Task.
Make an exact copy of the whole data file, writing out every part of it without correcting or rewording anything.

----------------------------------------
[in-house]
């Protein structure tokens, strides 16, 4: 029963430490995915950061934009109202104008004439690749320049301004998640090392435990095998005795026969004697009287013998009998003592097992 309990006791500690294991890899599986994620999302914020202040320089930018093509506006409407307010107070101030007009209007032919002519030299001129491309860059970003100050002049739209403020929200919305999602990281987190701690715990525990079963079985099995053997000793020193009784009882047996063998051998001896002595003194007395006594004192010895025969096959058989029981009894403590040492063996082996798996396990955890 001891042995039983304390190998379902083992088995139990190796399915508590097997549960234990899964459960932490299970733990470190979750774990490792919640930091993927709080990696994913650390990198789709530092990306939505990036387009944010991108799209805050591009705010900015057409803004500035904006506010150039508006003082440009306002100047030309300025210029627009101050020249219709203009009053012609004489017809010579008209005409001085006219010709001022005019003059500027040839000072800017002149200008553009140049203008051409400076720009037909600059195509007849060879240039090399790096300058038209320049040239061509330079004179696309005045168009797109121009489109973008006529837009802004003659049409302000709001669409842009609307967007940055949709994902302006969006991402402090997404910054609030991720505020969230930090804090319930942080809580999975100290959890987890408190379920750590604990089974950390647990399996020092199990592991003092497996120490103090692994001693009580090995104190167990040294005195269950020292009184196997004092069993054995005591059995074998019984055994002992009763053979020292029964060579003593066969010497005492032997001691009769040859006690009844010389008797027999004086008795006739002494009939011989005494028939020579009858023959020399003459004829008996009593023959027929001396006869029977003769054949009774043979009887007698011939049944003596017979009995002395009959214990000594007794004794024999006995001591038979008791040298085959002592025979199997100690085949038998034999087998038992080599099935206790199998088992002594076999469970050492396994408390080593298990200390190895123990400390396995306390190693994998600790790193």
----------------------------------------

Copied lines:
[in-house]
């Protein structure tokens, strides 16, 4: 029963430490995915950061934009109202104008004439690749320049301004998640090392435990095998005795026969004697009287013998009998003592097992 309990006791500690294991890899599986994620999302914020202040320089930018093509506006409407307010107070101030007009209007032919002519030299001129491309860059970003100050002049739209403020929200919305999602990281987190701690715990525990079963079985099995053997000793020193009784009882047996063998051998001896002595003194007395006594004192010895025969096959058989029981009894403590040492063996082996798996396990955890 001891042995039983304390190998379902083992088995139990190796399915508590097997549960234990899964459960932490299970733990470190979750774990490792919640930091993927709080990696994913650390990198789709530092990306939505990036387009944010991108799209805050591009705010900015057409803004500035904006506010150039508006003082440009306002100047030309300025210029627009101050020249219709203009009053012609004489017809010579008209005409001085006219010709001022005019003059500027040839000072800017002149200008553009140049203008051409400076720009037909600059195509007849060879240039090399790096300058038209320049040239061509330079004179696309005045168009797109121009489109973008006529837009802004003659049409302000709001669409842009609307967007940055949709994902302006969006991402402090997404910054609030991720505020969230930090804090319930942080809580999975100290959890987890408190379920750590604990089974950390647990399996020092199990592991003092497996120490103090692994001693009580090995104190167990040294005195269950020292009184196997004092069993054995005591059995074998019984055994002992009763053979020292029964060579003593066969010497005492032997001691009769040859006690009844010389008797027999004086008795006739002494009939011989005494028939020579009858023959020399003459004829008996009593023959027929001396006869029977003769054949009774043979009887007698011939049944003596017979009995002395009959214990000594007794004794024999006995001591038979008791040298085959002592025979199997100690085949038998034999087998038992080599099935206790199998088992002594076999469970050492396994408390080593298990200390190895123990400390396995306390190693994998600790790193």